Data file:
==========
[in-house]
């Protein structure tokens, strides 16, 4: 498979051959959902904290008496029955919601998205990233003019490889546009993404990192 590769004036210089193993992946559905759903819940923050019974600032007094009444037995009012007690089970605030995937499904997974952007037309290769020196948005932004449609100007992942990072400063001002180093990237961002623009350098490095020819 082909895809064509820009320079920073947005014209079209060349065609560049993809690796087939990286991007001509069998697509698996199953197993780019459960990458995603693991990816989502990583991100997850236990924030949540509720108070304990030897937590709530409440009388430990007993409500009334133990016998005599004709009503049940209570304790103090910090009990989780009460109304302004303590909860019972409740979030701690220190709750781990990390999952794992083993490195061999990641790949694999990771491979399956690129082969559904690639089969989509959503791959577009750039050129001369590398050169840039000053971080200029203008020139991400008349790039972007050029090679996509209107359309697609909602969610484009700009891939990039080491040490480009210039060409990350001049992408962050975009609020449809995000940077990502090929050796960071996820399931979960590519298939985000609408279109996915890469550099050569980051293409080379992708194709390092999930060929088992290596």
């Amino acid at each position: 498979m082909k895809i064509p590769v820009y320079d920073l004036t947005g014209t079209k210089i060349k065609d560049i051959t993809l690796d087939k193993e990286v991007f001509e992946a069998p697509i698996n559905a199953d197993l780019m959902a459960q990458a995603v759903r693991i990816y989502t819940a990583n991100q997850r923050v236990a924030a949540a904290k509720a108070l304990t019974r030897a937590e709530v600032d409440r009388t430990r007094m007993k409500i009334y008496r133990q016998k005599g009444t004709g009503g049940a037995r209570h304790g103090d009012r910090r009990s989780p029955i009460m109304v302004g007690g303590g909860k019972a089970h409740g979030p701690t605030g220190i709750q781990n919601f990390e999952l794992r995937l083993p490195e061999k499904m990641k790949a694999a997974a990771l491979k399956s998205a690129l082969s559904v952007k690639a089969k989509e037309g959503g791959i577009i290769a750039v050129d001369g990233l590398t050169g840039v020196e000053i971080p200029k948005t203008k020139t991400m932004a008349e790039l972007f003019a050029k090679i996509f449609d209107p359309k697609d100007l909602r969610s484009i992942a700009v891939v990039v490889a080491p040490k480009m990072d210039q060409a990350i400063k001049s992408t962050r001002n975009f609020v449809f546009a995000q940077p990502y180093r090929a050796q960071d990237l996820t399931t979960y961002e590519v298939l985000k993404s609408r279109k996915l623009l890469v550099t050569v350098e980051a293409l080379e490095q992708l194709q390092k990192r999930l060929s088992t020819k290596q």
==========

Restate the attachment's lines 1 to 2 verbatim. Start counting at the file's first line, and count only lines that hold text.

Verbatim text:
[in-house]
């Protein structure tokens, strides 16, 4: 498979051959959902904290008496029955919601998205990233003019490889546009993404990192 590769004036210089193993992946559905759903819940923050019974600032007094009444037995009012007690089970605030995937499904997974952007037309290769020196948005932004449609100007992942990072400063001002180093990237961002623009350098490095020819 082909895809064509820009320079920073947005014209079209060349065609560049993809690796087939990286991007001509069998697509698996199953197993780019459960990458995603693991990816989502990583991100997850236990924030949540509720108070304990030897937590709530409440009388430990007993409500009334133990016998005599004709009503049940209570304790103090910090009990989780009460109304302004303590909860019972409740979030701690220190709750781990990390999952794992083993490195061999990641790949694999990771491979399956690129082969559904690639089969989509959503791959577009750039050129001369590398050169840039000053971080200029203008020139991400008349790039972007050029090679996509209107359309697609909602969610484009700009891939990039080491040490480009210039060409990350001049992408962050975009609020449809995000940077990502090929050796960071996820399931979960590519298939985000609408279109996915890469550099050569980051293409080379992708194709390092999930060929088992290596």